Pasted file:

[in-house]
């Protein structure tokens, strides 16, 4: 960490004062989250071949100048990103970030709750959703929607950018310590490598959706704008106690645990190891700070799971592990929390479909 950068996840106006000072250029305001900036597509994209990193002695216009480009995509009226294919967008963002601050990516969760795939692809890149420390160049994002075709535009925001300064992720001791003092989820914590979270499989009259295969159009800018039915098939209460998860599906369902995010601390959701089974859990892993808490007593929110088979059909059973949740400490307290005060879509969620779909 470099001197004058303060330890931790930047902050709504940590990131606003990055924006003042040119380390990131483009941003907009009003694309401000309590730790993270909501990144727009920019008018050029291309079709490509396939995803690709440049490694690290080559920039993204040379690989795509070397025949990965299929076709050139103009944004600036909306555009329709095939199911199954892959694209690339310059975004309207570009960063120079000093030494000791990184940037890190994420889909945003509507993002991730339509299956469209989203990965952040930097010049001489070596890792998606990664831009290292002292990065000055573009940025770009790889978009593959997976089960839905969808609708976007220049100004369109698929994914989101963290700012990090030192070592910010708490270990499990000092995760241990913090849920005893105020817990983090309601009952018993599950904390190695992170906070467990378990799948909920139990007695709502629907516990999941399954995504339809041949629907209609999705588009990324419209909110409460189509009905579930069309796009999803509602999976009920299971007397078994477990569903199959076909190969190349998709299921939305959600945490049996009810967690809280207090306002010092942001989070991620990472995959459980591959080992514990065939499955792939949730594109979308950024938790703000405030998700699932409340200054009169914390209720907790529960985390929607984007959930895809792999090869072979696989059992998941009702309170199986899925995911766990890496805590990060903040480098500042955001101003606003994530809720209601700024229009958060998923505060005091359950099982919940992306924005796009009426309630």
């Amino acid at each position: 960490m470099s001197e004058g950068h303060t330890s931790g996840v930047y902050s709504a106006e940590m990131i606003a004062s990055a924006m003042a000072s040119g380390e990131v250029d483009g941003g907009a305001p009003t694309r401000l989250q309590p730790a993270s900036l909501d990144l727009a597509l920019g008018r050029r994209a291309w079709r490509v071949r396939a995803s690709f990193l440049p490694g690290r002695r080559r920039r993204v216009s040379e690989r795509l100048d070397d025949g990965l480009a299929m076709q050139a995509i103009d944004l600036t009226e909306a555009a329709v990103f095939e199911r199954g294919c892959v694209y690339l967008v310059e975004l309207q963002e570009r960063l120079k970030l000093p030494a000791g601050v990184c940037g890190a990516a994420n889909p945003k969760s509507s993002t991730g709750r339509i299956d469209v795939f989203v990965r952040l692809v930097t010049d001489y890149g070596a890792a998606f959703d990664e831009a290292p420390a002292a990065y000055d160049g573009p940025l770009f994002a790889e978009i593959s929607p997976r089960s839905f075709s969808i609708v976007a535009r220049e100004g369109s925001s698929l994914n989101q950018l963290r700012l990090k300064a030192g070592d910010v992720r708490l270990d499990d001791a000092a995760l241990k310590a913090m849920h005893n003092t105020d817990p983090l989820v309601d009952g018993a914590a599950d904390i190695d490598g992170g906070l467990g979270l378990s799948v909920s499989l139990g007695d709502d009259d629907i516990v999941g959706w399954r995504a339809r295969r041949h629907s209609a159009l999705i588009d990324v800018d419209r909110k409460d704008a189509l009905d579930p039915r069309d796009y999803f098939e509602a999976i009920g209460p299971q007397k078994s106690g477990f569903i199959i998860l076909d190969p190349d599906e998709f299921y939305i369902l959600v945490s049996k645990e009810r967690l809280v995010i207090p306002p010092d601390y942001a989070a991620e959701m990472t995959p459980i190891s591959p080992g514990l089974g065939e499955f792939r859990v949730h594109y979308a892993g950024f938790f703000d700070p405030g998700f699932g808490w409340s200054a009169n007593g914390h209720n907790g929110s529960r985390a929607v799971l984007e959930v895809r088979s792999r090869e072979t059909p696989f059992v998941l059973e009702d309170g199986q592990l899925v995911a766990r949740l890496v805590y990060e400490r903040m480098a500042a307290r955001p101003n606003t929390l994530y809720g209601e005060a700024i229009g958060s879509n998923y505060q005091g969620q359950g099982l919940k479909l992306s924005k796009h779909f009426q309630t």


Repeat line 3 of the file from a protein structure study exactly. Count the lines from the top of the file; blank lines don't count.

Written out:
């Amino acid at each position: 960490m470099s001197e004058g950068h303060t330890s931790g996840v930047y902050s709504a106006e940590m990131i606003a004062s990055a924006m003042a000072s040119g380390e990131v250029d483009g941003g907009a305001p009003t694309r401000l989250q309590p730790a993270s900036l909501d990144l727009a597509l920019g008018r050029r994209a291309w079709r490509v071949r396939a995803s690709f990193l440049p490694g690290r002695r080559r920039r993204v216009s040379e690989r795509l100048d070397d025949g990965l480009a299929m076709q050139a995509i103009d944004l600036t009226e909306a555009a329709v990103f095939e199911r199954g294919c892959v694209y690339l967008v310059e975004l309207q963002e570009r960063l120079k970030l000093p030494a000791g601050v990184c940037g890190a990516a994420n889909p945003k969760s509507s993002t991730g709750r339509i299956d469209v795939f989203v990965r952040l692809v930097t010049d001489y890149g070596a890792a998606f959703d990664e831009a290292p420390a002292a990065y000055d160049g573009p940025l770009f994002a790889e978009i593959s929607p997976r089960s839905f075709s969808i609708v976007a535009r220049e100004g369109s925001s698929l994914n989101q950018l963290r700012l990090k300064a030192g070592d910010v992720r708490l270990d499990d001791a000092a995760l241990k310590a913090m849920h005893n003092t105020d817990p983090l989820v309601d009952g018993a914590a599950d904390i190695d490598g992170g906070l467990g979270l378990s799948v909920s499989l139990g007695d709502d009259d629907i516990v999941g959706w399954r995504a339809r295969r041949h629907s209609a159009l999705i588009d990324v800018d419209r909110k409460d704008a189509l009905d579930p039915r069309d796009y999803f098939e509602a999976i009920g209460p299971q007397k078994s106690g477990f569903i199959i998860l076909d190969p190349d599906e998709f299921y939305i369902l959600v945490s049996k645990e009810r967690l809280v995010i207090p306002p010092d601390y942001a989070a991620e959701m990472t995959p459980i190891s591959p080992g514990l089974g065939e499955f792939r859990v949730h594109y979308a892993g950024f938790f703000d700070p405030g998700f699932g808490w409340s200054a009169n007593g914390h209720n907790g929110s529960r985390a929607v799971l984007e959930v895809r088979s792999r090869e072979t059909p696989f059992v998941l059973e009702d309170g199986q592990l899925v995911a766990r949740l890496v805590y990060e400490r903040m480098a500042a307290r955001p101003n606003t929390l994530y809720g209601e005060a700024i229009g958060s879509n998923y505060q005091g969620q359950g099982l919940k479909l992306s924005k796009h779909f009426q309630t």